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Desperately Seeking Anyone : Single people are going to new and unusual lengths to meet people. Can you blame them? These days, it takes creativity to find the perfect partner.

November 14, 1994|KATHLEEN DOHENY | SPECIAL TO THE TIMES

Paul Walton's search for a wife consumes much of his time and $3,000 a month.

Ever since the 38-year-old San Diego millionaire told Oprah's viewers last year that he is looking for a mate who wants to "give it up to live it up," he has been jetting around the country to meet the candidates.

Jerilyn Walter has taken to the skies to meet Mr. Right, too. Actually lots of Mr. Rights.

Tired of hearing her single female friends complain about their lack of dates, the 36-year-old Newport Beach businesswoman took action.

First, she advertised in the Anchorage Daily News, tipped off by television reports about great numbers of Alaskan men in search of mates. She invited all available men to meet women from Southern California and elsewhere who would fly in for a dinner-dance and other events.

"I got 70 calls in three days," says Walter. Meanwhile, word was spreading here, too, and in September, Walter and 127 other women flew to Alaska.

"We had 20 couples by the end of the trip," says Walter, who has formed Females for New Frontiers, a Costa Mesa-based group whose members go to great lengths--and rack up frequent-flier miles--to find relationships.

Singles on more modest budgets often invest just as much interest and time in the hunt. While some make a habit of checking every ring finger they encounter, others develop more ingenious strategies. A Los Angeles woman plans to find office buildings where many men work--and then hang out.

A San Fernando Valley single slipped on a bogus wedding ring, convinced that men would feel more comfortable talking with her if they thought she was married. (If something clicked, she figured, she could explain later.)

While singles engaged in such activities call themselves dedicated , determined or dogged in their pursuit of a partner, other folks (especially married ones) label them with another "D" word: desperate .

Like bad breath and body odor, desperation usually belongs to someone else. While some singles know other desperate singles and married folks know lots of desperate singles, desperate singles rarely describe themselves that way.

After all, desperate is defined in "The American Heritage Dictionary" as "nearly hopeless, critical, grave." The listing follows despair.

"Everyone has their own definition of desperate ," notes Walton, the mega-buck bachelor. When he appeared on another television talk show recently, two female guests described how they staged a car accident just to meet firemen. That meets Walton's definition of desperate.

Ditto, personal ads.

"To me, desperate is placing an ad in the paper because I'm really lonely. Or, I write Oprah, 'Please help me.' But I didn't call Oprah. They called me. I'm not desperate , I'm opportunistic ."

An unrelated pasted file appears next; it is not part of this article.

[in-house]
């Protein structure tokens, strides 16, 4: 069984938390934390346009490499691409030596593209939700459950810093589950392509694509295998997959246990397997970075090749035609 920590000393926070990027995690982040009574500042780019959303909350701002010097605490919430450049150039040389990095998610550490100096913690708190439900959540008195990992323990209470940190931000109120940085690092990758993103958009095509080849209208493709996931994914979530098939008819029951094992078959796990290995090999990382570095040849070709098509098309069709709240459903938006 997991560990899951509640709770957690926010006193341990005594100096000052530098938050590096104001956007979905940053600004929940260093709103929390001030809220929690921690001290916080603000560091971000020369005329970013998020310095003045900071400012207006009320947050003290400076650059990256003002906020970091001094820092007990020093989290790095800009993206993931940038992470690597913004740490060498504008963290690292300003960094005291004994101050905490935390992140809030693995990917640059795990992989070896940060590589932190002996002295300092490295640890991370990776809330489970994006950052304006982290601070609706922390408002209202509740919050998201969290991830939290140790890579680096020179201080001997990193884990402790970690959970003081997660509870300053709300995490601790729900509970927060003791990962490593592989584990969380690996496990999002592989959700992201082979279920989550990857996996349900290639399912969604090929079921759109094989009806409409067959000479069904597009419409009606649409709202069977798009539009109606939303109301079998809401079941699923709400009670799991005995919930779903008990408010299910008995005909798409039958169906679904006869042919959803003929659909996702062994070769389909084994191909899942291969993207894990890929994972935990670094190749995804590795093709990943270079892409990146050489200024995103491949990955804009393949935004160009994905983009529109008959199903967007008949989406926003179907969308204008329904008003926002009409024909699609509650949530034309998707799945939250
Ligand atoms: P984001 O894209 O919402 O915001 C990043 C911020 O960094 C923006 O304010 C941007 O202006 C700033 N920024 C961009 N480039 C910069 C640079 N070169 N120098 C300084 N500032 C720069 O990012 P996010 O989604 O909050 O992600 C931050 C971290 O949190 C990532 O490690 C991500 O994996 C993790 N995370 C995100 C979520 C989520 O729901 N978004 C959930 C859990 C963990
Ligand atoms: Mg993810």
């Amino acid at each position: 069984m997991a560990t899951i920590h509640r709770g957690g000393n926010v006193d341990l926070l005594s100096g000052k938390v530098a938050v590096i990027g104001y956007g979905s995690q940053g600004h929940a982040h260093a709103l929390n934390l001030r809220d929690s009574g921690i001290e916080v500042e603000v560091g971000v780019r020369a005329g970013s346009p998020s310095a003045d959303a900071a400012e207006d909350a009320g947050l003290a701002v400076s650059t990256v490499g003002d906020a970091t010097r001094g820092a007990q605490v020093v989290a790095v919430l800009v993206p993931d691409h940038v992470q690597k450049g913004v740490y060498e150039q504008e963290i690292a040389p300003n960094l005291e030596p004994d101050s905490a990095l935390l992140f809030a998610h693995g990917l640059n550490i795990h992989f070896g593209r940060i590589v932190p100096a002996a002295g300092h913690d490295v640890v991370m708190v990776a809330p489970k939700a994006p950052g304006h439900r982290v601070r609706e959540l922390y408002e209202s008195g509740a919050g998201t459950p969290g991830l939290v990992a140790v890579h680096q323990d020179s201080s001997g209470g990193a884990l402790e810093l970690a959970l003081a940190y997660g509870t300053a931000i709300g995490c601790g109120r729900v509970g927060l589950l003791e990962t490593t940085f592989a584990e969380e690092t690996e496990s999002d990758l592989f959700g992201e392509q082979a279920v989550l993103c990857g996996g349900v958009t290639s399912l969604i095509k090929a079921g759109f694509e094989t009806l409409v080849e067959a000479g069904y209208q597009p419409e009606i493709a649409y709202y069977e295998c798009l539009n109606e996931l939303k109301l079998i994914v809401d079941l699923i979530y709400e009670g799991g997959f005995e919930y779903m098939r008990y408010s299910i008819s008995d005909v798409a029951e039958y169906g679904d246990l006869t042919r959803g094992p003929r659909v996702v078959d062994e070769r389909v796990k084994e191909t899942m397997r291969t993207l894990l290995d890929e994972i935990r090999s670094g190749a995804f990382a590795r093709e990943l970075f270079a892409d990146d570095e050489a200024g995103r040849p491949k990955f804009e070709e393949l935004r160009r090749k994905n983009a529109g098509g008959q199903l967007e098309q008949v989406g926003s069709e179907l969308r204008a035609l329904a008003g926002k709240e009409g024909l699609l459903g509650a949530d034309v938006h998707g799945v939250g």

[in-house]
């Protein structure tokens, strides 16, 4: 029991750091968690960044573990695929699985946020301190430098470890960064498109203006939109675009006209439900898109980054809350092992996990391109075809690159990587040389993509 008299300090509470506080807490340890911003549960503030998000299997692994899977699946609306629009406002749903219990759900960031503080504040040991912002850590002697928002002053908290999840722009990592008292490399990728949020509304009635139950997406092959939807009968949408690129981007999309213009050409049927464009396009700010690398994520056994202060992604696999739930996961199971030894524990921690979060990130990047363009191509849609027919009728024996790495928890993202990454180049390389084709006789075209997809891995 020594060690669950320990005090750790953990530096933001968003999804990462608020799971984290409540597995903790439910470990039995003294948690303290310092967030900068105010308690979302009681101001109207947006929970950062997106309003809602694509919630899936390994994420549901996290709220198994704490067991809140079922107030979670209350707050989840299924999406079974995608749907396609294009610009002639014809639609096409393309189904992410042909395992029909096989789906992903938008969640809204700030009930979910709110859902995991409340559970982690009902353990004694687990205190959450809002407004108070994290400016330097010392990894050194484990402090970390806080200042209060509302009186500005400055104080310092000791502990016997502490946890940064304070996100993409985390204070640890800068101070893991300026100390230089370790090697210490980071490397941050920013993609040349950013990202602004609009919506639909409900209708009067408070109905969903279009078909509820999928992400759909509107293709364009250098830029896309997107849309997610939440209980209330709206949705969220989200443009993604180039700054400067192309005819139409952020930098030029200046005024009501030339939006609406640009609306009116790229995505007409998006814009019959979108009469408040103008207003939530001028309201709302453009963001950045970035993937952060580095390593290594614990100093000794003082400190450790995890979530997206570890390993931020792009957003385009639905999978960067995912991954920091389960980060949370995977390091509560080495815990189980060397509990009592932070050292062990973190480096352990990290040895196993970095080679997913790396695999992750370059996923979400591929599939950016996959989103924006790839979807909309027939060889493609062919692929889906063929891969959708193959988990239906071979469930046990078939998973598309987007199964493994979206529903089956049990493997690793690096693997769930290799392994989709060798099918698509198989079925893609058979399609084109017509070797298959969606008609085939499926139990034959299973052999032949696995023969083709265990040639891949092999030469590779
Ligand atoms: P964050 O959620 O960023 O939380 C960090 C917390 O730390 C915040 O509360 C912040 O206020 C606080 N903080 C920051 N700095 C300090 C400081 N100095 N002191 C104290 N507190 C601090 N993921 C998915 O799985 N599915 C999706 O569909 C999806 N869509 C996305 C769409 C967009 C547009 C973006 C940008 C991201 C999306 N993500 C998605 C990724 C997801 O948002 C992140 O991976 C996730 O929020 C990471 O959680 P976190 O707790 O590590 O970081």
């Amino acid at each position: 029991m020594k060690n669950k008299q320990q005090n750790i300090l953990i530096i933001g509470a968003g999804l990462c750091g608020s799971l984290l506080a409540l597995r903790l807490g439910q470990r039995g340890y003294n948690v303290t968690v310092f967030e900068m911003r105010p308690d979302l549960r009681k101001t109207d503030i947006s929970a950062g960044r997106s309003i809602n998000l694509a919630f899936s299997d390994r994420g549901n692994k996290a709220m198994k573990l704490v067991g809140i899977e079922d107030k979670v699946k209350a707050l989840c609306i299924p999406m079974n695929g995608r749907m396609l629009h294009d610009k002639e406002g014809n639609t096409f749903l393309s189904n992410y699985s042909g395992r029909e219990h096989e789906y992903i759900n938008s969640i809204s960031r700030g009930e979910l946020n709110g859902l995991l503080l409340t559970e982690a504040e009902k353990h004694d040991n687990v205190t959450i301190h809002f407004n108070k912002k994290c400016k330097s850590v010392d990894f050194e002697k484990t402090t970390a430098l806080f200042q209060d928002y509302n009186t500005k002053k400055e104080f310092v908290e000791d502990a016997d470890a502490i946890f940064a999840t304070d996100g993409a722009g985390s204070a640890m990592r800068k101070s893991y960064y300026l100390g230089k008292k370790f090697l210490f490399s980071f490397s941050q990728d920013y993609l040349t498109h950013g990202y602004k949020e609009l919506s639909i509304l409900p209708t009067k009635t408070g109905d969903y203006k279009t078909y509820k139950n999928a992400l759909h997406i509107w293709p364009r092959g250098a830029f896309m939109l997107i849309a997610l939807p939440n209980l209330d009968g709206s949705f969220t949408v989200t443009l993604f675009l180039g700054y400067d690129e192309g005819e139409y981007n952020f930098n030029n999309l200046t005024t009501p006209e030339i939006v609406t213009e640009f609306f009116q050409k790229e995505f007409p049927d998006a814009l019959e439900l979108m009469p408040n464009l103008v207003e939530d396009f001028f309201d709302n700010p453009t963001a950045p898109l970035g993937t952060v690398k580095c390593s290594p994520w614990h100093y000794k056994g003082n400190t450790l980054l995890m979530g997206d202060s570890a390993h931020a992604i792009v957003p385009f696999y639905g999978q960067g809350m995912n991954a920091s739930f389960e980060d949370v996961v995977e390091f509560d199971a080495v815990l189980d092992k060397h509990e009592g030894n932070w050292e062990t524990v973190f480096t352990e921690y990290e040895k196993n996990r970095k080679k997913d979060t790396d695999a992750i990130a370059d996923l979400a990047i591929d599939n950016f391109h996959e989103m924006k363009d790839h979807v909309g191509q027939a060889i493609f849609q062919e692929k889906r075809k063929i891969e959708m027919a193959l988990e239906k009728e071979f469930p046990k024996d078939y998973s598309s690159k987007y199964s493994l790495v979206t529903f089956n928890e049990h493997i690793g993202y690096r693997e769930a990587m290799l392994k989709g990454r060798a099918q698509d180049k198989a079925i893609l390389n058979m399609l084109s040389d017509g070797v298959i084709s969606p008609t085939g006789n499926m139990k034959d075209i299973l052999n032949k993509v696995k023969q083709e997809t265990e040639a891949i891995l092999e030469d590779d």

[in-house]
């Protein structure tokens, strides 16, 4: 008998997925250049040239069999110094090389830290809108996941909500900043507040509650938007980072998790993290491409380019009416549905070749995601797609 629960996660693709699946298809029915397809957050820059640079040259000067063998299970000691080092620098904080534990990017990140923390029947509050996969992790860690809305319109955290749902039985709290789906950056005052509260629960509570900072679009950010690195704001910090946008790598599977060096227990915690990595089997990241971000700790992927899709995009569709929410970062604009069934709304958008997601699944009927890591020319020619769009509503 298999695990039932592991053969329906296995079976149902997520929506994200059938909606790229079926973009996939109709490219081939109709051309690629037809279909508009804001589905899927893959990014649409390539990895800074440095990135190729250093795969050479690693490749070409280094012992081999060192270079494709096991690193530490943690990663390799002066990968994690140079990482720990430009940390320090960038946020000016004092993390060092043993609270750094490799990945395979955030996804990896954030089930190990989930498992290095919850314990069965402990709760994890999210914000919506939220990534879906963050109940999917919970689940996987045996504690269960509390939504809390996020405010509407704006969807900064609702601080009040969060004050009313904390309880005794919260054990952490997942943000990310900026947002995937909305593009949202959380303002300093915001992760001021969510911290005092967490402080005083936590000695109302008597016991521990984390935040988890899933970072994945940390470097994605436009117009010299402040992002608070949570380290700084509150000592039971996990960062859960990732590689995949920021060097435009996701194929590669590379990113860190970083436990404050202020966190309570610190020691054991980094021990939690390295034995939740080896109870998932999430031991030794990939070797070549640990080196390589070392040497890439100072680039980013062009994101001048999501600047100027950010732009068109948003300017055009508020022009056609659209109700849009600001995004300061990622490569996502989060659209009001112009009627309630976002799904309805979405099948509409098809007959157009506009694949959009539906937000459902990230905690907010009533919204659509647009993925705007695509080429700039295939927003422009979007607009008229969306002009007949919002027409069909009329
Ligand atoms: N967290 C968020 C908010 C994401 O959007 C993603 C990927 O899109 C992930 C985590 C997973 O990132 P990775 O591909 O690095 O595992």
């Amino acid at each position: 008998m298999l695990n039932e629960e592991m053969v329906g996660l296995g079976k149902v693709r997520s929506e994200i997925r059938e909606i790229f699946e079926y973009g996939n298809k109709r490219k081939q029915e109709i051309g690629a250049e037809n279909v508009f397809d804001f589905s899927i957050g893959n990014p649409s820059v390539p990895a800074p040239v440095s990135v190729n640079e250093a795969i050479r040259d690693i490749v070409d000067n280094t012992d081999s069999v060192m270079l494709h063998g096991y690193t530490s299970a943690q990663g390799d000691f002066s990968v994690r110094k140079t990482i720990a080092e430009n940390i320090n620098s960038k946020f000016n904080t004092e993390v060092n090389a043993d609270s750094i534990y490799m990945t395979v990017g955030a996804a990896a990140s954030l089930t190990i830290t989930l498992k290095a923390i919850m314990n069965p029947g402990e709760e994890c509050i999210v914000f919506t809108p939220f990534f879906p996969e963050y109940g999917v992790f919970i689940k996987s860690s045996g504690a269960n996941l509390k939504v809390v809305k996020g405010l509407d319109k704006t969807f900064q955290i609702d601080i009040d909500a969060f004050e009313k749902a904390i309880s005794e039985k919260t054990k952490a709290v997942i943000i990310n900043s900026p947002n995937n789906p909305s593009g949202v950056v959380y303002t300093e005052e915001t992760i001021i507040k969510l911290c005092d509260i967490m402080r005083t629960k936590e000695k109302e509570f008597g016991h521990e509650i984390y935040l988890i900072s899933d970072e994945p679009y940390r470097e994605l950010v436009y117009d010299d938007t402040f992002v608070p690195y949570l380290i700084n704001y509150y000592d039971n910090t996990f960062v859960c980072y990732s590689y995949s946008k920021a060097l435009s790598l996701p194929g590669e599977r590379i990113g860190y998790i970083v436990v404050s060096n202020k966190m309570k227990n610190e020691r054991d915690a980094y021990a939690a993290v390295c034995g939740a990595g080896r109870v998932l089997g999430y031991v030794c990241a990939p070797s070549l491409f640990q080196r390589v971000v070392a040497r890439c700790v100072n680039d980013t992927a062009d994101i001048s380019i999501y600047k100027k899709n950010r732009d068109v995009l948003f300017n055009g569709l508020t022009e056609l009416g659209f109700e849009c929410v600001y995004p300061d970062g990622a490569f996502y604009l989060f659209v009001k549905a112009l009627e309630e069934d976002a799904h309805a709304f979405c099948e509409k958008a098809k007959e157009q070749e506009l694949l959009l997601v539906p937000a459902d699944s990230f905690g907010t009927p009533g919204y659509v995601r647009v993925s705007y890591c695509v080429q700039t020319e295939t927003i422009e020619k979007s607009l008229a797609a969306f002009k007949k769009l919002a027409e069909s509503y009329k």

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Not that anyone--regardless of marital status--is blaming singles for feeling desperate, by the way.

First there's the car culture, which makes it difficult to meet people out and about. (Although one woman tried to solve that problem by writing her cell-phone number on a large pad of paper and holding it up to her window so the handsome driver in the next lane could see. He was married, but probably was admiring her chutzpah as he waved his left hand.)

Then there are changing expectations that lead naturally to desperation. This is the "blame-it-on-society" excuse, but in this case it's valid, sort of.

In generations past, no one expected the sun, moon and stars in a relationship, says Kathleen Mojas, a Beverly Hills psychologist. Now, she says, people expect more, and some people expect too much-- way too much from their partner-to-be.

"Some people want to make someone else responsible for their happiness," she says. "There's a desperation that they won't find the right one. Some people are continually looking--and mistakenly thinking that the right person is the one who holds the key to their fulfillment."

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Excuses out of the way, there are ways not to look desperate, even if you are, say mental-health experts who specialize in singles' issues.

Singles appear desperate when they're full of self-doubt, says Sharyn Wolf, a New York psychotherapist. Eliminate the self-doubt, and poof! go those desperate vibes.

It's easy for some singles to cluck, cluck over stories of extreme efforts to find mates, reassuring themselves they're not that desperate. But Wolf says they might take a page from that book.

As she sees it, many self-doubting singles--even those seemingly obsessed with finding a partner--often don't go far enough in their efforts.

"We think if we say, 'Hi,' something should happen," says Wolf, who wrote "Guerrilla Dating Tactics" (Plume, 1994) and teaches seminars by the same title. "But frequently it takes more than a hello."

It takes creativity, she contends. Even boldness, perhaps.

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